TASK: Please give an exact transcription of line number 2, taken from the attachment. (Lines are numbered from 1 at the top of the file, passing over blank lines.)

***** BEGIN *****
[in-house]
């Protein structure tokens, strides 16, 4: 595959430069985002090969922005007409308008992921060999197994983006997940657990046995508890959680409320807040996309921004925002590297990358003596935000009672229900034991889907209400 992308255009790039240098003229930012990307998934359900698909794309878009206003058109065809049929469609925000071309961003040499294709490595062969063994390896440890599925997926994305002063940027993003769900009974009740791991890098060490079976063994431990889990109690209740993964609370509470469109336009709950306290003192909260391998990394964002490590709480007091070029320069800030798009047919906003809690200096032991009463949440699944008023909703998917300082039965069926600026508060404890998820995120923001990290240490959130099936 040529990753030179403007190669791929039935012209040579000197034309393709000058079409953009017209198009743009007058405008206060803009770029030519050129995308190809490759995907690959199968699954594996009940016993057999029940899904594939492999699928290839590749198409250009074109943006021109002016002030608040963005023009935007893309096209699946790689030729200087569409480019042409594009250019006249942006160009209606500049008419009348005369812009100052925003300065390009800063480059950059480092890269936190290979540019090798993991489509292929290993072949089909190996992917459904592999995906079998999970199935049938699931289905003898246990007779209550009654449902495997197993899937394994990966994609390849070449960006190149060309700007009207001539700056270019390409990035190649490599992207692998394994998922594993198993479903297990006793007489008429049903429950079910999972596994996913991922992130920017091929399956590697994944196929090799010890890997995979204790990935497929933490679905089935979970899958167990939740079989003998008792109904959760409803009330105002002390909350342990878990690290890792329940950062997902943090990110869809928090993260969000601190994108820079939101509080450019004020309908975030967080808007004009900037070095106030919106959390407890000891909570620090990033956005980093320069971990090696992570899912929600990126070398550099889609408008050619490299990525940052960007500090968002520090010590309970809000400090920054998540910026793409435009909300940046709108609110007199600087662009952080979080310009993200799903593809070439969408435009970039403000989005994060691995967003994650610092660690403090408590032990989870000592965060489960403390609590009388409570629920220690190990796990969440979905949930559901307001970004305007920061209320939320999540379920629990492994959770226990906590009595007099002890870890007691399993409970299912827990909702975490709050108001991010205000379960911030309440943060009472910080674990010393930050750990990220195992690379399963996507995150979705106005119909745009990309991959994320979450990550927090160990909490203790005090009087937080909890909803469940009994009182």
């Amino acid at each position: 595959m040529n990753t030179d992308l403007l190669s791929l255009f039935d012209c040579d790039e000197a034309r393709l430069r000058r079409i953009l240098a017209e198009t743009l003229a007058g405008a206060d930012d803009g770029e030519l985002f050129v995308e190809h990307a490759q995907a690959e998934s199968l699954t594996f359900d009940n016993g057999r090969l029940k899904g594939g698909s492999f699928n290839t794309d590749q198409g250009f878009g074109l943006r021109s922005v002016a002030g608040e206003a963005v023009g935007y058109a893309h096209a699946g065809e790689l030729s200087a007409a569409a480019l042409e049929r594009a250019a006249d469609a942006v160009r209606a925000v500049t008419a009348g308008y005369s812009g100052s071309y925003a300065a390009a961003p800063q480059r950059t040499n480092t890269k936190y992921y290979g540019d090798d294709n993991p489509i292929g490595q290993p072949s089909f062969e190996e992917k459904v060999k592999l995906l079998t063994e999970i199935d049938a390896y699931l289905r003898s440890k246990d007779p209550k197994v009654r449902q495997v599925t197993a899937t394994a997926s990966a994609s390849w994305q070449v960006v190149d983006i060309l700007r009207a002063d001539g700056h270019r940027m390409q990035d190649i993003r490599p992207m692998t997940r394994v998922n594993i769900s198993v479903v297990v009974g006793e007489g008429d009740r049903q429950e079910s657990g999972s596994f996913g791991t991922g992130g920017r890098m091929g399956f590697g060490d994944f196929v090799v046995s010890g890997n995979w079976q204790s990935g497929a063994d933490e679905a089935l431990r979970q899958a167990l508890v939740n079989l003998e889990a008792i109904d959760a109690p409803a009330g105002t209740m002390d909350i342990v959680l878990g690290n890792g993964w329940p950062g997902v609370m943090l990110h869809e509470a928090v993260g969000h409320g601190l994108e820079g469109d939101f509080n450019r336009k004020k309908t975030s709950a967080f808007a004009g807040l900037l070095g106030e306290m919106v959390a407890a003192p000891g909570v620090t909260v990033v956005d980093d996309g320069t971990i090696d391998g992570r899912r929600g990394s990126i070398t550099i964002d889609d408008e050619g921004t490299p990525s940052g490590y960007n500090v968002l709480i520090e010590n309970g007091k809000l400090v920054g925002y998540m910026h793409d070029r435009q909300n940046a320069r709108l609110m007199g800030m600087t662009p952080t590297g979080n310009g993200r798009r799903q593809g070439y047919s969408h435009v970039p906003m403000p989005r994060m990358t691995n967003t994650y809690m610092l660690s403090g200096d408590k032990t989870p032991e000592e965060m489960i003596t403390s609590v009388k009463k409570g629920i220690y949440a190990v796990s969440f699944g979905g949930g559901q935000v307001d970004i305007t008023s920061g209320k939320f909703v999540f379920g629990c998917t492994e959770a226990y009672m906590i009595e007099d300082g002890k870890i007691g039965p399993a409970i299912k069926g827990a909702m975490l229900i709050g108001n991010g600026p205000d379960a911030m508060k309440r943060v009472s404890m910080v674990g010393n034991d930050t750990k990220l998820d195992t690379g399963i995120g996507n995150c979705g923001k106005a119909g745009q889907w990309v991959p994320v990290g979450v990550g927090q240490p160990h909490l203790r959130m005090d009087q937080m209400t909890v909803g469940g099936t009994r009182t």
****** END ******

């Protein structure tokens, strides 16, 4: 595959430069985002090969922005007409308008992921060999197994983006997940657990046995508890959680409320807040996309921004925002590297990358003596935000009672229900034991889907209400 992308255009790039240098003229930012990307998934359900698909794309878009206003058109065809049929469609925000071309961003040499294709490595062969063994390896440890599925997926994305002063940027993003769900009974009740791991890098060490079976063994431990889990109690209740993964609370509470469109336009709950306290003192909260391998990394964002490590709480007091070029320069800030798009047919906003809690200096032991009463949440699944008023909703998917300082039965069926600026508060404890998820995120923001990290240490959130099936 040529990753030179403007190669791929039935012209040579000197034309393709000058079409953009017209198009743009007058405008206060803009770029030519050129995308190809490759995907690959199968699954594996009940016993057999029940899904594939492999699928290839590749198409250009074109943006021109002016002030608040963005023009935007893309096209699946790689030729200087569409480019042409594009250019006249942006160009209606500049008419009348005369812009100052925003300065390009800063480059950059480092890269936190290979540019090798993991489509292929290993072949089909190996992917459904592999995906079998999970199935049938699931289905003898246990007779209550009654449902495997197993899937394994990966994609390849070449960006190149060309700007009207001539700056270019390409990035190649490599992207692998394994998922594993198993479903297990006793007489008429049903429950079910999972596994996913991922992130920017091929399956590697994944196929090799010890890997995979204790990935497929933490679905089935979970899958167990939740079989003998008792109904959760409803009330105002002390909350342990878990690290890792329940950062997902943090990110869809928090993260969000601190994108820079939101509080450019004020309908975030967080808007004009900037070095106030919106959390407890000891909570620090990033956005980093320069971990090696992570899912929600990126070398550099889609408008050619490299990525940052960007500090968002520090010590309970809000400090920054998540910026793409435009909300940046709108609110007199600087662009952080979080310009993200799903593809070439969408435009970039403000989005994060691995967003994650610092660690403090408590032990989870000592965060489960403390609590009388409570629920220690190990796990969440979905949930559901307001970004305007920061209320939320999540379920629990492994959770226990906590009595007099002890870890007691399993409970299912827990909702975490709050108001991010205000379960911030309440943060009472910080674990010393930050750990990220195992690379399963996507995150979705106005119909745009990309991959994320979450990550927090160990909490203790005090009087937080909890909803469940009994009182």